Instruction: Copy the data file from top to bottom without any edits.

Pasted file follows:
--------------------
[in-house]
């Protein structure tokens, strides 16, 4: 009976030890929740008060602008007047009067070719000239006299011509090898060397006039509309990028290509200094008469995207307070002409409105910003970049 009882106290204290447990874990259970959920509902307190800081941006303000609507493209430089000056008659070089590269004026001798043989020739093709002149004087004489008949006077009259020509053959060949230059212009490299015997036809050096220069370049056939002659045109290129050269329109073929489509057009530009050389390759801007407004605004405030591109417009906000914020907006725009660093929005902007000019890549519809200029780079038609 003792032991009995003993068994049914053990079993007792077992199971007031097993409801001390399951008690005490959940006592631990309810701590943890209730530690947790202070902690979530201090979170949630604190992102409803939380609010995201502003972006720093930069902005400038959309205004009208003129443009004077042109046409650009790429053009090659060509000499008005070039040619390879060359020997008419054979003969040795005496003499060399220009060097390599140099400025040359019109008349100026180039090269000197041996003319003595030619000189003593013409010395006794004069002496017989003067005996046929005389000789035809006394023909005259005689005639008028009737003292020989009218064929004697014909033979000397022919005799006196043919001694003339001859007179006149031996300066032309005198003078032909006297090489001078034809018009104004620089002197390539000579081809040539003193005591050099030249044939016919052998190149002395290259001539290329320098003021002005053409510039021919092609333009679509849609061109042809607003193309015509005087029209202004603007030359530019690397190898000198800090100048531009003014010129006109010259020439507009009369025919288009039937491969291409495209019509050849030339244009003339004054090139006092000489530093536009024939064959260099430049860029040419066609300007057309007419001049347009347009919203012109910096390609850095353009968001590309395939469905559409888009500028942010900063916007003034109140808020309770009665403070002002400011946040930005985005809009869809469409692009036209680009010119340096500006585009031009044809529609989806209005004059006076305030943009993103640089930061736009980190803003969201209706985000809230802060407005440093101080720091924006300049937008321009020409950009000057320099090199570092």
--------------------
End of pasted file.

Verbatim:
[in-house]
């Protein structure tokens, strides 16, 4: 009976030890929740008060602008007047009067070719000239006299011509090898060397006039509309990028290509200094008469995207307070002409409105910003970049 009882106290204290447990874990259970959920509902307190800081941006303000609507493209430089000056008659070089590269004026001798043989020739093709002149004087004489008949006077009259020509053959060949230059212009490299015997036809050096220069370049056939002659045109290129050269329109073929489509057009530009050389390759801007407004605004405030591109417009906000914020907006725009660093929005902007000019890549519809200029780079038609 003792032991009995003993068994049914053990079993007792077992199971007031097993409801001390399951008690005490959940006592631990309810701590943890209730530690947790202070902690979530201090979170949630604190992102409803939380609010995201502003972006720093930069902005400038959309205004009208003129443009004077042109046409650009790429053009090659060509000499008005070039040619390879060359020997008419054979003969040795005496003499060399220009060097390599140099400025040359019109008349100026180039090269000197041996003319003595030619000189003593013409010395006794004069002496017989003067005996046929005389000789035809006394023909005259005689005639008028009737003292020989009218064929004697014909033979000397022919005799006196043919001694003339001859007179006149031996300066032309005198003078032909006297090489001078034809018009104004620089002197390539000579081809040539003193005591050099030249044939016919052998190149002395290259001539290329320098003021002005053409510039021919092609333009679509849609061109042809607003193309015509005087029209202004603007030359530019690397190898000198800090100048531009003014010129006109010259020439507009009369025919288009039937491969291409495209019509050849030339244009003339004054090139006092000489530093536009024939064959260099430049860029040419066609300007057309007419001049347009347009919203012109910096390609850095353009968001590309395939469905559409888009500028942010900063916007003034109140808020309770009665403070002002400011946040930005985005809009869809469409692009036209680009010119340096500006585009031009044809529609989806209005004059006076305030943009993103640089930061736009980190803003969201209706985000809230802060407005440093101080720091924006300049937008321009020409950009000057320099090199570092």